No Doubt : Bathwater/It's My Life

Throwing out the babyishness, keeping the 'Bathwater'...

Burdened with the knowledge that their days as

enormo-trousered stadium-stuffers poised to smite the

funk out of the mainstream with their ska-pop daftery

are now little more than a vaguely embarrassing memory,

No Doubt have found themselves in the career

quandary that is the Serious Rethink. The means? A

self-scribbled, electrofied remix of a four year-old

album track. The result? Unmitigated Pop Magnificence

that not only raises the ageing funkateers from the

crypt of ignominy but sends them rocketing skywards on

fluorescent plumes of Genius. Crikey.

While Gwen Stefani's adenoidal admissions of

helplessness may do little for the feminists' cause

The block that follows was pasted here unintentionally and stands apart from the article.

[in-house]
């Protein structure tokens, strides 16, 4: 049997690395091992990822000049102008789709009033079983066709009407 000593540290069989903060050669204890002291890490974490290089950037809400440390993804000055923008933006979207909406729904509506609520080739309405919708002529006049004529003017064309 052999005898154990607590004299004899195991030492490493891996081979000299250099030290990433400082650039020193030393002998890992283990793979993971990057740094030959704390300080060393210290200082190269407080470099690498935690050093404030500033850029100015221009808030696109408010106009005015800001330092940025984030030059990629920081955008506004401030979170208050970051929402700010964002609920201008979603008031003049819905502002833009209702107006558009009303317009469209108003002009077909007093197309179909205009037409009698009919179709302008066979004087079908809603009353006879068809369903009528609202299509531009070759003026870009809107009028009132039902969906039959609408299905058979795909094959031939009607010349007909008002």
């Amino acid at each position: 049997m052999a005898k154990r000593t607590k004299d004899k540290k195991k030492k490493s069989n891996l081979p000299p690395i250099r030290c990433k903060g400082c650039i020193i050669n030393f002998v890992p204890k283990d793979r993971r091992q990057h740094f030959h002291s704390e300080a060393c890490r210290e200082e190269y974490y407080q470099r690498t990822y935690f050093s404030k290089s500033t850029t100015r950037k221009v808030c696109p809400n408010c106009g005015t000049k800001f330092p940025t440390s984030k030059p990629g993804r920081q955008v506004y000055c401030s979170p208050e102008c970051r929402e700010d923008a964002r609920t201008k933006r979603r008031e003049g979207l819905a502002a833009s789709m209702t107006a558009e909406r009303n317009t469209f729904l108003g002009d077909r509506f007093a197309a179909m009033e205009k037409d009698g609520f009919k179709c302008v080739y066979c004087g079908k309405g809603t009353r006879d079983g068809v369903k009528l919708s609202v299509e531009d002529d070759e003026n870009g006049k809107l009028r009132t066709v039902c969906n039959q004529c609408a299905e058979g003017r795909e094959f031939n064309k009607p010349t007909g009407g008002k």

("why do we choose the boys that are nasty?" she

bleats, epiglottis wobbling like a weak-willed

vibraphone), such innocent rhetoric effortlessly fulfils the first commandment of Great Pop. Which is? Thou Shalt Present Fluffy Platitudes as Universal Truths, an instruction that sees 'Bathwater' paddle towards immortality on a raft of broken-hearted virtue. Elsewhere, there's a colossus of a chorus and a gratuitous reference to a toothbrush which, brilliantly, means absolutely nothing whatsoever. Oh, and there's a fond reprise of the once ubiquitous 'mysterious synth bit', included to allow older members of

the electro-pop sorority to imagine themselves swishing

through the alleyways of some lovelorn European city

(Vienna, perhaps; or possibly Leeds) in a Gitane-stained pac-a-mac.

Not that the Doubters can be accused of greedy

nostalgia, mind. For though 'Bathwater' sups with

unapologetic vigour from the New Romantics'

cup, there's enough authenticity in a single twang of their squelch-funk bass to send ironists and stiff-backed opportunists scuttling back to their bunkers. With nary a puff of pretension, Stefani and co's take on this 80's

electro-malarkey has been baked to perfection. Who'd

have thought?

Sarah Dempster

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